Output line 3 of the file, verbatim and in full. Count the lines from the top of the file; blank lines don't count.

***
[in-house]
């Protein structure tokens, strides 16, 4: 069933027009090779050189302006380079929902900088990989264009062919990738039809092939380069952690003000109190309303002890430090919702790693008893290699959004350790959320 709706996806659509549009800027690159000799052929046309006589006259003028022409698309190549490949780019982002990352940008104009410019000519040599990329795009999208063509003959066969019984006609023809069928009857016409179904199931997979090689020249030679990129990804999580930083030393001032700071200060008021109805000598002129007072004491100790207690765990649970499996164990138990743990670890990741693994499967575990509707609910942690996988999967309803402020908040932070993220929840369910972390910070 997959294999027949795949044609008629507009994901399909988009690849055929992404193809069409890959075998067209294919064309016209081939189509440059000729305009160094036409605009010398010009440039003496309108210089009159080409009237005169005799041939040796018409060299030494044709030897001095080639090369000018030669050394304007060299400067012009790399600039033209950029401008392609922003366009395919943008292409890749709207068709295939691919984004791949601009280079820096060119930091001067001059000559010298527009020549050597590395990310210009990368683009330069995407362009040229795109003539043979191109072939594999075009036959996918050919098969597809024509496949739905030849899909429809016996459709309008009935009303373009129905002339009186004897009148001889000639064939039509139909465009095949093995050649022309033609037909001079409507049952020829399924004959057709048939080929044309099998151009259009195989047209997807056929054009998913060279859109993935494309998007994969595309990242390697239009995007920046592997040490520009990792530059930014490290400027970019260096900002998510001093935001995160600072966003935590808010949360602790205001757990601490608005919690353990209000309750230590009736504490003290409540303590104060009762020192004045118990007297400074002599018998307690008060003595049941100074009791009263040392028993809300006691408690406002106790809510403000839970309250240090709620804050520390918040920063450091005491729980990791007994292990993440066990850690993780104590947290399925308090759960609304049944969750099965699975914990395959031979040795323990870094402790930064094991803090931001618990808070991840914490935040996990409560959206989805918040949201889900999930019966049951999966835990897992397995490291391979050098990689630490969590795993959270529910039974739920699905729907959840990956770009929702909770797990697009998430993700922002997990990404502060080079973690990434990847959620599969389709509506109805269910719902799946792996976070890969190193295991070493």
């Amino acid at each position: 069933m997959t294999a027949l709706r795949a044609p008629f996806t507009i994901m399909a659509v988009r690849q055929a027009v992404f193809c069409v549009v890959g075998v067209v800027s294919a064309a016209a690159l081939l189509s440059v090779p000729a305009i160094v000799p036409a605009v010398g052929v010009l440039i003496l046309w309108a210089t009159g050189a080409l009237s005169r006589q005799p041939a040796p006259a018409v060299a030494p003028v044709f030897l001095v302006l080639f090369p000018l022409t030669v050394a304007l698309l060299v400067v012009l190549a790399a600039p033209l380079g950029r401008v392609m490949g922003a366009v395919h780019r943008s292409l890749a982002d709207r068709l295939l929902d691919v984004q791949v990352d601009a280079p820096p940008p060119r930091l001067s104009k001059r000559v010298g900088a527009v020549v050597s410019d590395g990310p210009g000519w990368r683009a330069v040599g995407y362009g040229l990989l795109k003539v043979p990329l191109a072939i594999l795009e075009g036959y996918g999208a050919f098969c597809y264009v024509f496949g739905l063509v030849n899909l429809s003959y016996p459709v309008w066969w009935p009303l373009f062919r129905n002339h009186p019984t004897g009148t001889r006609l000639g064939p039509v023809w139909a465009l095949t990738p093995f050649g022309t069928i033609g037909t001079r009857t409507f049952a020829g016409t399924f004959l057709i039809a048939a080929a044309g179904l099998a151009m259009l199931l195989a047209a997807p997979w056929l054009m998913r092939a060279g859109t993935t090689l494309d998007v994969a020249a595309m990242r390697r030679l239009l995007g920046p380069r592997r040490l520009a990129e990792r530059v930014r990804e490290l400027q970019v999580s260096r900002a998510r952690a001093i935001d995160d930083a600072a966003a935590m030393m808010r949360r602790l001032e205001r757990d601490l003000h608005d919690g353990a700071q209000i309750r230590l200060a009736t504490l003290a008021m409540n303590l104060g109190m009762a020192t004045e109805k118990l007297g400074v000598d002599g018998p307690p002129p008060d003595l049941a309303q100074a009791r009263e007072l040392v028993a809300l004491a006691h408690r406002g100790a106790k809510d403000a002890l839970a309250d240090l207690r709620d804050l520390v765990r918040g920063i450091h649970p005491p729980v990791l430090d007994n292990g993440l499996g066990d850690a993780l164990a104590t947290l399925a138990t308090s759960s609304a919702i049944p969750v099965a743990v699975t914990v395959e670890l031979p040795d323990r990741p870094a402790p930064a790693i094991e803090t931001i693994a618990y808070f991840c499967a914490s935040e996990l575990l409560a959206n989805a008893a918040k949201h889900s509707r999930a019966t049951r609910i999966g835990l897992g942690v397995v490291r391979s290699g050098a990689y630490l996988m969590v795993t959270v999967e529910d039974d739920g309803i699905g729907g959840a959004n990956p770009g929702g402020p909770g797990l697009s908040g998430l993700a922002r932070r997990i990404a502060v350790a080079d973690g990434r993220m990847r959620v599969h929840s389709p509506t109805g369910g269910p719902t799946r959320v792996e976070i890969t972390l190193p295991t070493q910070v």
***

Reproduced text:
């Amino acid at each position: 069933m997959t294999a027949l709706r795949a044609p008629f996806t507009i994901m399909a659509v988009r690849q055929a027009v992404f193809c069409v549009v890959g075998v067209v800027s294919a064309a016209a690159l081939l189509s440059v090779p000729a305009i160094v000799p036409a605009v010398g052929v010009l440039i003496l046309w309108a210089t009159g050189a080409l009237s005169r006589q005799p041939a040796p006259a018409v060299a030494p003028v044709f030897l001095v302006l080639f090369p000018l022409t030669v050394a304007l698309l060299v400067v012009l190549a790399a600039p033209l380079g950029r401008v392609m490949g922003a366009v395919h780019r943008s292409l890749a982002d709207r068709l295939l929902d691919v984004q791949v990352d601009a280079p820096p940008p060119r930091l001067s104009k001059r000559v010298g900088a527009v020549v050597s410019d590395g990310p210009g000519w990368r683009a330069v040599g995407y362009g040229l990989l795109k003539v043979p990329l191109a072939i594999l795009e075009g036959y996918g999208a050919f098969c597809y264009v024509f496949g739905l063509v030849n899909l429809s003959y016996p459709v309008w066969w009935p009303l373009f062919r129905n002339h009186p019984t004897g009148t001889r006609l000639g064939p039509v023809w139909a465009l095949t990738p093995f050649g022309t069928i033609g037909t001079r009857t409507f049952a020829g016409t399924f004959l057709i039809a048939a080929a044309g179904l099998a151009m259009l199931l195989a047209a997807p997979w056929l054009m998913r092939a060279g859109t993935t090689l494309d998007v994969a020249a595309m990242r390697r030679l239009l995007g920046p380069r592997r040490l520009a990129e990792r530059v930014r990804e490290l400027q970019v999580s260096r900002a998510r952690a001093i935001d995160d930083a600072a966003a935590m030393m808010r949360r602790l001032e205001r757990d601490l003000h608005d919690g353990a700071q209000i309750r230590l200060a009736t504490l003290a008021m409540n303590l104060g109190m009762a020192t004045e109805k118990l007297g400074v000598d002599g018998p307690p002129p008060d003595l049941a309303q100074a009791r009263e007072l040392v028993a809300l004491a006691h408690r406002g100790a106790k809510d403000a002890l839970a309250d240090l207690r709620d804050l520390v765990r918040g920063i450091h649970p005491p729980v990791l430090d007994n292990g993440l499996g066990d850690a993780l164990a104590t947290l399925a138990t308090s759960s609304a919702i049944p969750v099965a743990v699975t914990v395959e670890l031979p040795d323990r990741p870094a402790p930064a790693i094991e803090t931001i693994a618990y808070f991840c499967a914490s935040e996990l575990l409560a959206n989805a008893a918040k949201h889900s509707r999930a019966t049951r609910i999966g835990l897992g942690v397995v490291r391979s290699g050098a990689y630490l996988m969590v795993t959270v999967e529910d039974d739920g309803i699905g729907g959840a959004n990956p770009g929702g402020p909770g797990l697009s908040g998430l993700a922002r932070r997990i990404a502060v350790a080079d973690g990434r993220m990847r959620v599969h929840s389709p509506t109805g369910g269910p719902t799946r959320v792996e976070i890969t972390l190193p295991t070493q910070v």